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British ‘Punk’ Films: Awaydays v. Bombed Out.

British ‘Punk’ Films: Awaydays v. Bombed Out.

The Poster for Awaydays.

I recently watched a British Independent film called Awaydays, which stars a highly bankable Liverpool actor, Stephen Graham, who also brilliantly played Al Capone in HBO’s Atlantic Boardwalk.

Awaydays has been described as a coming of age film, taking place in the Punk era (at the start of the film it establishes the action as taking place in “November 1979”). The film tells the story of a crew of violent football hooligans in Liverpool, over a superb soundtrack including Joy Division, Echo & The Buynnymen and (pre-Midge Ure) Ultravox; all bands I saw in the real Eric’s Club, which is also depicted in the film.

Echo & The Bunnymen in Eric's Club, Liverpool in 1979.

Echo & The Bunnymen in Eric’s Club, Liverpool in 1979.

It’s on the basis of its soundtrack, gritty Liverpool story line, the 1979 date and even using the locations of Probe Records and Eric’s Club that I’m classifying it as a Punk film for the purposes of this article. (And I’m calling my Bombed Out screenplay a film, as that is what I soon intend it to be!)

Awaydays had been highly recommended, mostly on account of the soundtrack, although it had also been heavily criticised by other people I know. I didn’t watch the film while I was writing the book and screenplay for Bombed Out, as I didn’t want to be influenced by the work of others.

The Awaydays mop top band playing in their film version of Eric's.

Screenshot of the Awaydays band playing a Bunnymen track in their film version of a much glitzier Eric’s.

Some scenes in Awaydays are set in Eric’s Club, where I was a member and played many times, so I was particularly interested to see how they had presented the club. In the Bombed Out film, which is a fictionalized account of the real story in my book, I veered away from properly naming anything, to underline its role as fiction, but obviously a fictionalized Eric’s and Probe feature in mine too.

Awaydays received some bad reviews, but that didn’t stop me looking forward to watching it recently.

Me (on the left) playing Eric's with Pink Military Stand Alone in early 1979.

Me (on the left) playing Eric’s with Pink Military Stand Alone in early 1979. You can see the “E” of the Eric’s sign lower right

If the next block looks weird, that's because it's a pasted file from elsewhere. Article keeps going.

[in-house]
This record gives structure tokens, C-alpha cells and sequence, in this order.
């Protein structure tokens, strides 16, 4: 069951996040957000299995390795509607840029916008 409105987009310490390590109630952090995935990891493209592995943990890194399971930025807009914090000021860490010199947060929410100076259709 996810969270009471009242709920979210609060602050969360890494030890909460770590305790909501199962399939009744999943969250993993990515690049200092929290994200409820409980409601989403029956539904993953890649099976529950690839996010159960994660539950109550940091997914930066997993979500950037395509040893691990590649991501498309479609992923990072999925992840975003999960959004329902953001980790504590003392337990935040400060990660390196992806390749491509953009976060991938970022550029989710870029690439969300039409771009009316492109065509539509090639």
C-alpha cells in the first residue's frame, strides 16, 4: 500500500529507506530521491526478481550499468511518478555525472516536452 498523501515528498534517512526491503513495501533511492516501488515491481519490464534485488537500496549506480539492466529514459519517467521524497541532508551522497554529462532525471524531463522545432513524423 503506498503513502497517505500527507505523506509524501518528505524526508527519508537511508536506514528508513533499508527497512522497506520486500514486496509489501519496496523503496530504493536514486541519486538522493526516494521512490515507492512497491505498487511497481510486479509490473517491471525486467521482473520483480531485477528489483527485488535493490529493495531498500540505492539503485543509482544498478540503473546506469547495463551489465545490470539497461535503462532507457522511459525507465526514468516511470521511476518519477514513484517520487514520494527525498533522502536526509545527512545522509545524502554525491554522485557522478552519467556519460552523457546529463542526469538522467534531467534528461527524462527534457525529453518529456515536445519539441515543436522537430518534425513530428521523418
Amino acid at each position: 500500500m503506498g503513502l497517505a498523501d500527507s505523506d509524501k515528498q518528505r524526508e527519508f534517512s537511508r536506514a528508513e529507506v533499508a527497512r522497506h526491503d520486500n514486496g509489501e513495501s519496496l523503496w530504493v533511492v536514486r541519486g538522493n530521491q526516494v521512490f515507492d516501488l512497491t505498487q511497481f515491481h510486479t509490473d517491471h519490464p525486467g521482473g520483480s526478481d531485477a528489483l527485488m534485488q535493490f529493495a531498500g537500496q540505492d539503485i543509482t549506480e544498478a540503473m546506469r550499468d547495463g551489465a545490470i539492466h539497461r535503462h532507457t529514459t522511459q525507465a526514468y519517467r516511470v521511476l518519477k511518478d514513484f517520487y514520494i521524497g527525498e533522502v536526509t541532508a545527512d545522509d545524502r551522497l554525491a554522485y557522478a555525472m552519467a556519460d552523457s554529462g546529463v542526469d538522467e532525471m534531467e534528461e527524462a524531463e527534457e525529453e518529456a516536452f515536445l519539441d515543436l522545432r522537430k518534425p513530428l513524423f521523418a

What did I think?

I have to answer that question from two perspectives, which lead to totally different answers.

1. As a former musician, member of Eric’s and a Punk, who still loves the music of the time.

With this hat on, I thought the film as a representation of the Liverpool Punk period and Eric’s club was pretty terrible. To see a mock-up of Eric’s with a fucking glitter ball raised my hackles.

Why do that?

The offending disco glitter ball suspended over the Awaydays version of Eric's stage.

The offending disco glitter ball suspended over the Awaydays version of Eric’s stage.

The band onstage also grated. The singer looked like he’d got the wrong club and should have been in the (then-flattened) Cavern across the road with the Beatles, even though they were playing a cover of an early Echo & The Bunnymen song.

The Cramps onstage at Eric's (Copyright David Bailey)

The Cramps onstage at Eric’s – no raised drum platform in sight (Copyright David Bailey)

Seeing the drummer on a high drum platform also caused a moment of wonder, as that definitely wasn’t the case with Erics’ real-life tiny drum platform (See Cramps photo above).

They got the local feel for the club right though, with the red colouring, brickwork and the arches etc.

They did well delivering an authentic feel to the inside of the real Eric's.

They did well delivering an authentic feel to the inside of the real Eric’s, especially the brickwork interior.

The Probe records scene where a Pete Burns-styled character gets headbutted by the protagonist also jarred. Back then Pete Burns would not have gone down without a massive fight, which he was likely to have won on his own turf.

me and my girlfriend Liz in the real Eric's - note the brickwork arch behind us.

Me and my girlfriend Liz in the real Eric’s – note the brickwork arch behind us.

And then there was the real problem for me. Two problems actually.

Football Hooliganism and Punk

Shoe-horning 1980s football casuals into the Eric’s and Punk scene of 1979 really pissed me off. Eric’s closed in March 1980 (my band, Nightmares in Wax, played the penultimate show), and at that date footy casuals were not the regular clientele – or I was never aware of seeing them, and I was down there a lot. I am happy to be persuaded otherwise if people have photographic evidence (it would be interesting social history).

But certainly from my own memories of living in Liverpool at this time and the early 1980s, the football fighting crew as dressed in this film were a later sartorial arrival.